Major General Garnet Hughes
1st Infantry Brigade
I was importuned, threatened and bullied. I was told that Garnet Hughes would get the 1st Division, that there was a combination in England and Canada for him, that neither I, nor any man could beat; that his father wanted him to get the position and that God help the man who fell out with his father.
(Currie to E.O. McGillicuddy, c. 1925)
Garnet Burk Hughes was the son of Militia Minister Sir Sam Hughes. Born in Toronto on 22 April 1880, he was a graduate of the Royal Military College of Canada and a railway engineer. In 1913, he formed the 50th Regiment (Gordon Highlanders) with Arthur Currie. Although Hughes and Currie volunteered together in August 1914 on good terms, their friendship would not survive the war.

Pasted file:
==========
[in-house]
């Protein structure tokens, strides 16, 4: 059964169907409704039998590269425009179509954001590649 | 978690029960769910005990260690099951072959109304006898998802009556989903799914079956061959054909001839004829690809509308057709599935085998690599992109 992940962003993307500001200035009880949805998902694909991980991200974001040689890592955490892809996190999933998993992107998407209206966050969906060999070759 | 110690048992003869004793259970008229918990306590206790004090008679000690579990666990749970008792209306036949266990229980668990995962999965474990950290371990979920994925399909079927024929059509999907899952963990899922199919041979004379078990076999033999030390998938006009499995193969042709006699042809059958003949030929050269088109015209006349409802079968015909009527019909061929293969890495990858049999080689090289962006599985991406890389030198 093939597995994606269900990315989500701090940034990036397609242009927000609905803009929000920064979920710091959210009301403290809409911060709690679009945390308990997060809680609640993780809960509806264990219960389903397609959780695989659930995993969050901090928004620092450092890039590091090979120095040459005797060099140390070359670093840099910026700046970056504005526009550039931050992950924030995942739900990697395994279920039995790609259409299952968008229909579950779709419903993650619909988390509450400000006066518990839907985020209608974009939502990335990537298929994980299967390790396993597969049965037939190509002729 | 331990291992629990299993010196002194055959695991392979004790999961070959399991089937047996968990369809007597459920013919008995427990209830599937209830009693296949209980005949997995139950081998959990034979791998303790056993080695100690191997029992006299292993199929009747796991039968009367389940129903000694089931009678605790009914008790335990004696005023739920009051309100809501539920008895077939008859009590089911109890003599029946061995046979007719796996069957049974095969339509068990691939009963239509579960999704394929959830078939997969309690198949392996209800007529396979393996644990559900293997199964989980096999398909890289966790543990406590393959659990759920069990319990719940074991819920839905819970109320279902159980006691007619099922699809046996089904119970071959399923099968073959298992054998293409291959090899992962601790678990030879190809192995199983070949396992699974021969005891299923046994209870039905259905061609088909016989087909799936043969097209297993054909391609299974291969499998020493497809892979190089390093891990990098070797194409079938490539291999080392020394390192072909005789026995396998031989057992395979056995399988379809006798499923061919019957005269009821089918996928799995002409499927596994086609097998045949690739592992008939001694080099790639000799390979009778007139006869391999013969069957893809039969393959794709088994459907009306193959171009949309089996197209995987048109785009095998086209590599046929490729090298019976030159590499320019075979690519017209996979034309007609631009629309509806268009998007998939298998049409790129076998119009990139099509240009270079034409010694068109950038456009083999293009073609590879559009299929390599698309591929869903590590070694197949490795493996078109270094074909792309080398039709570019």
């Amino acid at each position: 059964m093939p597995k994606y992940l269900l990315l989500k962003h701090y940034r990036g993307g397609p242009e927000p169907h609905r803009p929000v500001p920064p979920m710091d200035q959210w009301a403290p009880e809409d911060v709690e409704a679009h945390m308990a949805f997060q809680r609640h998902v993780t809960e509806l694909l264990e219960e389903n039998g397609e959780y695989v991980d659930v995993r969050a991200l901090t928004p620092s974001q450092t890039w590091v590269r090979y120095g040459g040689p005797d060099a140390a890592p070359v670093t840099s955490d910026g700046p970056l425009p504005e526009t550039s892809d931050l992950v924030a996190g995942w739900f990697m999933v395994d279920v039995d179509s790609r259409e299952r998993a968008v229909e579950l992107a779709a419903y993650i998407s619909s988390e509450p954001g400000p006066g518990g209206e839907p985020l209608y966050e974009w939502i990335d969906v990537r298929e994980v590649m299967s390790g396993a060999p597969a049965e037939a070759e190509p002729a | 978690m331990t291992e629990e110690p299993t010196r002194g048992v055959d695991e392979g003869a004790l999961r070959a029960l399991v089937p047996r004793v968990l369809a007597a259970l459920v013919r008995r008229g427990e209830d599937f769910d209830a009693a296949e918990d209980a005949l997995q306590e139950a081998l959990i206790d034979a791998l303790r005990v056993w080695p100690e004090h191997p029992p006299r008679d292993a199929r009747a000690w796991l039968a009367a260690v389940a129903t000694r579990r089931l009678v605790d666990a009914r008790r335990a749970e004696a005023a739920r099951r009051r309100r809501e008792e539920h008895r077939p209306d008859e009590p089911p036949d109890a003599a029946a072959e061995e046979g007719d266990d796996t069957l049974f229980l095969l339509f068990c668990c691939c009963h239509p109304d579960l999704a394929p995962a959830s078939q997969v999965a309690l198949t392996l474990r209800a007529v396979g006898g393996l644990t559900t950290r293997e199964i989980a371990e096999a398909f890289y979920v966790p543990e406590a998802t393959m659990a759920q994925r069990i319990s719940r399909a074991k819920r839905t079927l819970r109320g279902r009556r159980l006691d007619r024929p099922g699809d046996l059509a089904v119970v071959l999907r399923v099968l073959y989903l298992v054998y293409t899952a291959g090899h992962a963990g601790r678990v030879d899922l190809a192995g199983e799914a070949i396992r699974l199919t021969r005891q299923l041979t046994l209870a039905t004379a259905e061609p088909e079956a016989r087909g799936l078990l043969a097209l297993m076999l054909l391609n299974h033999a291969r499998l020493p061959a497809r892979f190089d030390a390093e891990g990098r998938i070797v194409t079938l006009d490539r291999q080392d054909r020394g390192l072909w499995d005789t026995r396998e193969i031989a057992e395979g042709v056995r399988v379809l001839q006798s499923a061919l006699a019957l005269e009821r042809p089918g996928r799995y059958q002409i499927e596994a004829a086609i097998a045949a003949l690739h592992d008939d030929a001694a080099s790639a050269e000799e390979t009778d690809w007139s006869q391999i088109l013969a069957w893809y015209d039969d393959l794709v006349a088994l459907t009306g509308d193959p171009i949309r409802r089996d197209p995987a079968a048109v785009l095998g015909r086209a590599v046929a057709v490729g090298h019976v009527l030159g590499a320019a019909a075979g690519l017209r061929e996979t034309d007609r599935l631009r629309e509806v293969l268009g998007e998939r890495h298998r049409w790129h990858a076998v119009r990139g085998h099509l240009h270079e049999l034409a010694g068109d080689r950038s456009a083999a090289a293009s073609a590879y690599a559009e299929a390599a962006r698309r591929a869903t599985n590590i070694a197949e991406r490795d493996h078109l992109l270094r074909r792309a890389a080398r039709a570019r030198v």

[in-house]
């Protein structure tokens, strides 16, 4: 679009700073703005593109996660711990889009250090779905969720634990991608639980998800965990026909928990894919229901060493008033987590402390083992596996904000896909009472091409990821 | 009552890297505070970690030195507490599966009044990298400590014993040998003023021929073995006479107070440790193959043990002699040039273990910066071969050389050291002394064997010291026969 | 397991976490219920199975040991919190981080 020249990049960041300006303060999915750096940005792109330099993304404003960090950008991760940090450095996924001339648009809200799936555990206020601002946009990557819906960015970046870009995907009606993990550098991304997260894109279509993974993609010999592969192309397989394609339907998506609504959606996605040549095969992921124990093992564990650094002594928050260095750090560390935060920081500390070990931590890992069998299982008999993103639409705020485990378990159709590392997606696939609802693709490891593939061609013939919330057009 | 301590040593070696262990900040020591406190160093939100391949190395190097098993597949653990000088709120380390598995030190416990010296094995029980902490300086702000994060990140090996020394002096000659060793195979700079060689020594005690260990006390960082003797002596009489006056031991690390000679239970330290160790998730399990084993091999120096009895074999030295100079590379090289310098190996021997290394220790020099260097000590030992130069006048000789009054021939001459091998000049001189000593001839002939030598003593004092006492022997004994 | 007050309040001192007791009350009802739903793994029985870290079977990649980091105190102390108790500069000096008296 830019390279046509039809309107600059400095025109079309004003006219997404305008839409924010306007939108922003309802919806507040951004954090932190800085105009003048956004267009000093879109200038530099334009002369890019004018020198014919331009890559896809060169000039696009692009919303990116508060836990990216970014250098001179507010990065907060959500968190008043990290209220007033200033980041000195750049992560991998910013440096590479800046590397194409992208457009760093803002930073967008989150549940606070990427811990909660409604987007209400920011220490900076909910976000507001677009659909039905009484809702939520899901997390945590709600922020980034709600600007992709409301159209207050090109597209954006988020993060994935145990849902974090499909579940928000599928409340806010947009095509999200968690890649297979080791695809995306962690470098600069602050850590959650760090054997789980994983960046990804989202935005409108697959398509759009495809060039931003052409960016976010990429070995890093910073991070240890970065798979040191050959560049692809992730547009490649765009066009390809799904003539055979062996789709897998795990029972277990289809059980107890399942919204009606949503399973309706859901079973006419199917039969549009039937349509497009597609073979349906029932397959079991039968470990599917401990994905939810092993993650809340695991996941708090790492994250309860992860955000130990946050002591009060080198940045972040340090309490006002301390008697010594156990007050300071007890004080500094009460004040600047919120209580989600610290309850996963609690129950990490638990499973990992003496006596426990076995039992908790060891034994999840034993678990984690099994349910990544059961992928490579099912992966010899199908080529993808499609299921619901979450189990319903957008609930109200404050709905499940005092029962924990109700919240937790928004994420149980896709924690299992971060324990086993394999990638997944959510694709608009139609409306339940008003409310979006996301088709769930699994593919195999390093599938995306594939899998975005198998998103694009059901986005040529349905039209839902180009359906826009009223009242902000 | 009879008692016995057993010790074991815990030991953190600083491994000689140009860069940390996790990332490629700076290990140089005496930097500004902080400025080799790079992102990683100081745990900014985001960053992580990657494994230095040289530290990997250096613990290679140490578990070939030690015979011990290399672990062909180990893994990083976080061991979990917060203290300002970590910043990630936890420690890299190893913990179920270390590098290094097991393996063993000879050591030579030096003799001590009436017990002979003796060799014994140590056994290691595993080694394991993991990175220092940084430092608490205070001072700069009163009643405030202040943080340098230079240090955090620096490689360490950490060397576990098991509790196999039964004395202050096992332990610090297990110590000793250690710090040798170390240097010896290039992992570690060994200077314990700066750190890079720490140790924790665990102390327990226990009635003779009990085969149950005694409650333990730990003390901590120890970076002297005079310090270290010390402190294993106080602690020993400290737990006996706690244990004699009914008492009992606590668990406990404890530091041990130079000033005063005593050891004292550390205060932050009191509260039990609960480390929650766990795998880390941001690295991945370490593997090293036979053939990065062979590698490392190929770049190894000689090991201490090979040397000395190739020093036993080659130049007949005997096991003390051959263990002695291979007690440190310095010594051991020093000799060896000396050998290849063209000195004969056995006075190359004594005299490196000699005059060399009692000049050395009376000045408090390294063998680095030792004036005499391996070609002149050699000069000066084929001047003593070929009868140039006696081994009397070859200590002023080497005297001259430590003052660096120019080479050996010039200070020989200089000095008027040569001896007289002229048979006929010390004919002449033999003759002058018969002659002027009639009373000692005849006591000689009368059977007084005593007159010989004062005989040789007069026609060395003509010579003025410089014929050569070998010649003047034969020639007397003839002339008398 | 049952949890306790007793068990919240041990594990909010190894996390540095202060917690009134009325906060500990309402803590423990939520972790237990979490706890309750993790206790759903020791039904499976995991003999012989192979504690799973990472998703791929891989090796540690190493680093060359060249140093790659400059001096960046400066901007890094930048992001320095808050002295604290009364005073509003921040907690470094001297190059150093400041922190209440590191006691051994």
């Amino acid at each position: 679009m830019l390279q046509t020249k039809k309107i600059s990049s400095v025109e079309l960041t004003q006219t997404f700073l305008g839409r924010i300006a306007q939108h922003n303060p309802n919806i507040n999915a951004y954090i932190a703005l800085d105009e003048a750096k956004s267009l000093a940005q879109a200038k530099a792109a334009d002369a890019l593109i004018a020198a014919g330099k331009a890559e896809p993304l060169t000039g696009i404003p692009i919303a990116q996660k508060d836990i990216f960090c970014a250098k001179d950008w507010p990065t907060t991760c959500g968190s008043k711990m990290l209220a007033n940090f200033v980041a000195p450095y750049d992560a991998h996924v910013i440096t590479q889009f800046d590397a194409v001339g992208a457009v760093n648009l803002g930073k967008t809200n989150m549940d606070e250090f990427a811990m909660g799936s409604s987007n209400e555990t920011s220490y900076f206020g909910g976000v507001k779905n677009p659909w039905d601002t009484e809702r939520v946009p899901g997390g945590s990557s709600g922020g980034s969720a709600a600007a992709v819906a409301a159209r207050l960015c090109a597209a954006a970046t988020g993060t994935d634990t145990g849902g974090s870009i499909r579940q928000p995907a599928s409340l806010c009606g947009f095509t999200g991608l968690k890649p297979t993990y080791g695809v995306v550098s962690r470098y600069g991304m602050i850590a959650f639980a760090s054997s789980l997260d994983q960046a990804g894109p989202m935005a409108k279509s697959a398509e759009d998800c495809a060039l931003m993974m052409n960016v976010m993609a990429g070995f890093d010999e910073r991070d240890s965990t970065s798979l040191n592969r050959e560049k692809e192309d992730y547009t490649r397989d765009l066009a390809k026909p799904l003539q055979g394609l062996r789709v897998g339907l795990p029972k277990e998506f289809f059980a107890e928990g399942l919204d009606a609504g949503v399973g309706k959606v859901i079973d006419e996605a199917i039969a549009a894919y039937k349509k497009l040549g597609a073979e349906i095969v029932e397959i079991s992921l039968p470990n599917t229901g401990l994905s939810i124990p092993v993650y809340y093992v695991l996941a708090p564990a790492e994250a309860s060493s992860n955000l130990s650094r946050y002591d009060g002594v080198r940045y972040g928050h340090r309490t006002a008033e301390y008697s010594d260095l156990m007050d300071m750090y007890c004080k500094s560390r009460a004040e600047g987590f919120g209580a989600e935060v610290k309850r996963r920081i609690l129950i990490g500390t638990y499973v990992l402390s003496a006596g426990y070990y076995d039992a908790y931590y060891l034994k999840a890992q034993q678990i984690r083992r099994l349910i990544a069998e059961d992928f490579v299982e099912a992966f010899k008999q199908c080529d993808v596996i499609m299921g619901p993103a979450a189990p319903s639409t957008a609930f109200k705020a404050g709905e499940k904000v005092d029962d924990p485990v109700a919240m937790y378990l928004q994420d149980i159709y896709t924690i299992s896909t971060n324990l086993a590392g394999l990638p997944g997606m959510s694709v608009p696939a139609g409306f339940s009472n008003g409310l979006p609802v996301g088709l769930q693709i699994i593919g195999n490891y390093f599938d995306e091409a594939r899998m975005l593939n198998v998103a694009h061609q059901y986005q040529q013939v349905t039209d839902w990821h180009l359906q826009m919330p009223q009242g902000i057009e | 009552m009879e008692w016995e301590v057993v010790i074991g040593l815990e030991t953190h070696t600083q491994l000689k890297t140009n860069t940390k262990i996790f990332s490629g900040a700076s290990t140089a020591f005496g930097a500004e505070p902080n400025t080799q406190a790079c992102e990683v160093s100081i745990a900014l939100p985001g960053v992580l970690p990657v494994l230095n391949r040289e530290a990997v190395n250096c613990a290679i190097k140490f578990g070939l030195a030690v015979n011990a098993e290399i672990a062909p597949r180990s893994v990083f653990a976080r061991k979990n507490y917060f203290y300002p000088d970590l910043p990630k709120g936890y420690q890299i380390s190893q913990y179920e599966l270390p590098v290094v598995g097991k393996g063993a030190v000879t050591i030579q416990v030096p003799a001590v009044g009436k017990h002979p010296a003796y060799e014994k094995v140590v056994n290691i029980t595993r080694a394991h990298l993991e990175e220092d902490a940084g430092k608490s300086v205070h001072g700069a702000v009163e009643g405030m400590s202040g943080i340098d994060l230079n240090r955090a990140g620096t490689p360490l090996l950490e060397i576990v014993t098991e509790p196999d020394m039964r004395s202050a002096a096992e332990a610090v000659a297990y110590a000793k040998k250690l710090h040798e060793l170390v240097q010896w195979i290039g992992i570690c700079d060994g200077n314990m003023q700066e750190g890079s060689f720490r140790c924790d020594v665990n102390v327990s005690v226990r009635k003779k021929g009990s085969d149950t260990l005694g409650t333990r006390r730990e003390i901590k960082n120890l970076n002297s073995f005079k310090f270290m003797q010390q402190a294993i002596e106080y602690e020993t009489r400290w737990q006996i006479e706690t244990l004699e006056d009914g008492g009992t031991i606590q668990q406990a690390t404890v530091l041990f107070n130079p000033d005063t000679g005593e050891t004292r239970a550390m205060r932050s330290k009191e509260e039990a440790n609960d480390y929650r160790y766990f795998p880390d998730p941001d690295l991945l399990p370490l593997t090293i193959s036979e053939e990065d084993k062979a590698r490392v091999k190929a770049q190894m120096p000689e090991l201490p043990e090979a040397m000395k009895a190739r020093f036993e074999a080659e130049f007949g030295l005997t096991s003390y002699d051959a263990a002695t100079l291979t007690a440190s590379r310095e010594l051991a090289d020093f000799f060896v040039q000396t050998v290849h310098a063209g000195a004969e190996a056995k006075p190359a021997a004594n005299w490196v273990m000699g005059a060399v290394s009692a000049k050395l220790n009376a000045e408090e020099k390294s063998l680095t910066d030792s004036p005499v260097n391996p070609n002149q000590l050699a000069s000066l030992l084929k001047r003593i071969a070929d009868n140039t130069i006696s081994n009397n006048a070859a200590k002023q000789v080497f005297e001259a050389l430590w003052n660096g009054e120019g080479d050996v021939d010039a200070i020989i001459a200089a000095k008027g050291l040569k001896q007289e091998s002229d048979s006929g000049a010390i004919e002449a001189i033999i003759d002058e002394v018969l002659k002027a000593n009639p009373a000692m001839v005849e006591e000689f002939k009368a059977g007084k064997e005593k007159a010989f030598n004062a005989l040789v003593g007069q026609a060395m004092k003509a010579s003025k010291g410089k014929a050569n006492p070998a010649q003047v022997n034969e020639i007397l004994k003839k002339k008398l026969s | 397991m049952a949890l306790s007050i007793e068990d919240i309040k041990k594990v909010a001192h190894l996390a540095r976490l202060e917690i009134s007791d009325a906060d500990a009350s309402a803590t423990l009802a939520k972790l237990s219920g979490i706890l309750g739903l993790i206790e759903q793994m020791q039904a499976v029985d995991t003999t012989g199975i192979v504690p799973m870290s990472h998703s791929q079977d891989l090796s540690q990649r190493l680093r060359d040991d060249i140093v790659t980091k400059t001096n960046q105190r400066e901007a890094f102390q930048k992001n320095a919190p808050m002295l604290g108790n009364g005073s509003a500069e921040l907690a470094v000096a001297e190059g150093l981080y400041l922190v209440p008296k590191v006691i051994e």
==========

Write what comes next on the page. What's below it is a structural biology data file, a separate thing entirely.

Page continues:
Major General Malcolm Mercer †
3rd Infantry Division
It is now fully believed here that General Mercer is dead.
Nothing whatever has been heard of him since and it is now considered almost certain that his body lies in the shell torn area where the former front trenches were, but are now practically obliterated.
(Montreal Daily Mail, 6 June 1916, 1)
Malcolm Smith Mercer was the highest ranked Canadian officer killed in the First World War. He was born on 17 September 1859 in Etobicoke, Canada West. While a student at the University of Toronto, he joined the Queen’s Own Rifles in 1881. He became commanding officer of the Regiment in 1911 and was posted to the 1st Infantry Brigade when the First Contingent assembled at Valcartier in August 1914.